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Malaysia tropical rainforest is a unique ecosystem which houses diverse range of plants, animals, insect etc. Overlogging & deforestation have caused severe implications towards the balance of this ecosystem. Below are some of our local animals which are heading for extinction if we do not act immediately where our future generations will only be able to see them in the books or even in the museum.
The green turtle is one of the largest sea turtles and the only herbivore among the various different species. Green turtles are in fact named for the greenish color of their cartilage and fat, not their shells. Green turtles are found mainly in tropical and subtropical waters. Like other sea turtles, they migrate long distances between feeding grounds and the beaches from where they were hatched.
They are facing extinction due to the following threats:
Sumatran rhinos are the smallest of the living rhinoceroses and the only Asian rhino with two horns. They are covered with long hair and are more closely related to the extinct woolly rhinos than any of the other rhino species alive today. Calves are born with a dense covering that turns reddish-brown in young adults and becomes sparse, bristly and almost black in older animals.
Malayan tigers live in Malaysia located in southeast Asia. They are the smallest subspecies of mainland tiger. These carnivores are solitary predators where live alone except during breeding season. They can live for 15 to 20 years in their natural habitat.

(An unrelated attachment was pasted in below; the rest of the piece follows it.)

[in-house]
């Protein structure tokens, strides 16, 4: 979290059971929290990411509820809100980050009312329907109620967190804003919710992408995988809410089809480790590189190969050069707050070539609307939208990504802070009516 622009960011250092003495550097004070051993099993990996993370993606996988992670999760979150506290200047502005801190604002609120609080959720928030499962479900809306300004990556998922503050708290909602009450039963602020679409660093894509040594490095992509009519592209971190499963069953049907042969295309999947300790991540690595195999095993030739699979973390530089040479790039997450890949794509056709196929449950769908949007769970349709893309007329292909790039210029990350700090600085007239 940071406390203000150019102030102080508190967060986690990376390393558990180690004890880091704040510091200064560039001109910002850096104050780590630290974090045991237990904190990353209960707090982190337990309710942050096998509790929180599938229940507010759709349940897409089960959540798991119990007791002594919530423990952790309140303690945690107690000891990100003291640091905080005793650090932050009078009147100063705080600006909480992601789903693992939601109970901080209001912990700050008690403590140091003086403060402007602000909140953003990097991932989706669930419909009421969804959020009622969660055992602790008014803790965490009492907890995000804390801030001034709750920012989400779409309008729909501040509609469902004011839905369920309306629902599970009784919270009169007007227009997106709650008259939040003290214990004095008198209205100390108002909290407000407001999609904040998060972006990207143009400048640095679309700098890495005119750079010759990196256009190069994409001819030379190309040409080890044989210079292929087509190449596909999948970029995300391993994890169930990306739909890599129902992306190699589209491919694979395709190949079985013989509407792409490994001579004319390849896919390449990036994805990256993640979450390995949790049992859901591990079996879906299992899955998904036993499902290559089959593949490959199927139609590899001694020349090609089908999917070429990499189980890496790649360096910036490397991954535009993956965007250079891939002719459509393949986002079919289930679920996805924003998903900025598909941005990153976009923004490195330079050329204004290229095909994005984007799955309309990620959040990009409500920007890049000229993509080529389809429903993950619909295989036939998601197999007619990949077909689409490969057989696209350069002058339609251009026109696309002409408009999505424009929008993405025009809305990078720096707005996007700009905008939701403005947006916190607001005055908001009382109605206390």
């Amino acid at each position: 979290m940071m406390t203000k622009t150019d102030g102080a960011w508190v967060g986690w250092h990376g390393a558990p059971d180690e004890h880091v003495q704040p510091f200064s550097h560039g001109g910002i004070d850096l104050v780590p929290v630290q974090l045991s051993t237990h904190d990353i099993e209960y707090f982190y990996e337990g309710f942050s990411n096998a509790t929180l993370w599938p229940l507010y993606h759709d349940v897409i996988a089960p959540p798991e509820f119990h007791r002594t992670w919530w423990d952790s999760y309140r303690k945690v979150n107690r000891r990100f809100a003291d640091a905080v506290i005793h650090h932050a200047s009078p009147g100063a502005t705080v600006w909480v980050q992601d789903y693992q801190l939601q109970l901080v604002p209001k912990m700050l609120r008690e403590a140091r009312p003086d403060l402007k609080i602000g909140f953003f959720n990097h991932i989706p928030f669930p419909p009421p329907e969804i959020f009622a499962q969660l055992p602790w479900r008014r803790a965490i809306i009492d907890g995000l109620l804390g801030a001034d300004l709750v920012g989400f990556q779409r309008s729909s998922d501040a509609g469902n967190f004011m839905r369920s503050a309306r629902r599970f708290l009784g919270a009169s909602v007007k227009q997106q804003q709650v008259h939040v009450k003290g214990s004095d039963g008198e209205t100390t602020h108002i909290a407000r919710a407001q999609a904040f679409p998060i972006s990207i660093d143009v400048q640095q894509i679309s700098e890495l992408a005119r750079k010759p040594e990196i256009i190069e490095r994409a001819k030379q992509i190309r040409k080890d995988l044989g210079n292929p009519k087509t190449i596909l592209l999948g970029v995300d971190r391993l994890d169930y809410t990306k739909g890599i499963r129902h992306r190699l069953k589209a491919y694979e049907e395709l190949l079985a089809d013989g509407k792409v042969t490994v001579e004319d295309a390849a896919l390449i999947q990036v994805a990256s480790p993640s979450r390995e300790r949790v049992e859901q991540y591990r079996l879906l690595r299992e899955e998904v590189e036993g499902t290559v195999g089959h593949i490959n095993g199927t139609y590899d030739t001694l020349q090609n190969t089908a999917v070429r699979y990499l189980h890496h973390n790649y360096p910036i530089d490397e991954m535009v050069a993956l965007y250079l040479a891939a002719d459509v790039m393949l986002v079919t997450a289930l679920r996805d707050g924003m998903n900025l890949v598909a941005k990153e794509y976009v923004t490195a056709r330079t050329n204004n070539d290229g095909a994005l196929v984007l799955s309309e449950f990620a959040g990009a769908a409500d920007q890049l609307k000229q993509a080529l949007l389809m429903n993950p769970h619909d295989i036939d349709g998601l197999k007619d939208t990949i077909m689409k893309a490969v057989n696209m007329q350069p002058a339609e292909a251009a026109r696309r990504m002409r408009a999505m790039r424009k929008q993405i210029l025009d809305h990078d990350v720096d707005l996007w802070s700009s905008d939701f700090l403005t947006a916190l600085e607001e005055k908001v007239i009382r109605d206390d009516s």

Bornean Pygmy Elephant
The Borneo pygmy elephant is found in the forests of northeastern Borneo, Malaysia and Indonesia. The pygmy is the smallest subspecies of elephant in the world, less than 8.2 feet tall, they have large ears, round bellies, and long tails that may brush the ground as they walk. Females are smaller than their male counterparts and either lack or have shortened tusks.
Bornean orangutan populations have declined by more than 50% over the past 60 years and their habitat has been reduced by at least 55% over the past 20 years. The Bornean orangutan differs in appearance from the Sumatran orangutan, with a broader face and shorter beard and also slightly darker in color.
Bornean Sun Bear
Sun bear is the smallest, most arboreal and least studied bear. It is the second rarest bear species, after the giant panda. Their name comes from the pale horseshoe shape on their chests, which is said to resemble the setting or rising sun. No two markings are the same. Sun bears live in tropical lowland forests. They are mainly diurnal and do not hibernate but build nests in trees to sleep in. They are omnivores and primarily eat invertebrates.
Join us in protecting & conserving these animals by buying one of the Endangered Species Water Bottles. A total of RM3.50 will be channeled to the respective NGOs in supporting their conservation effort.
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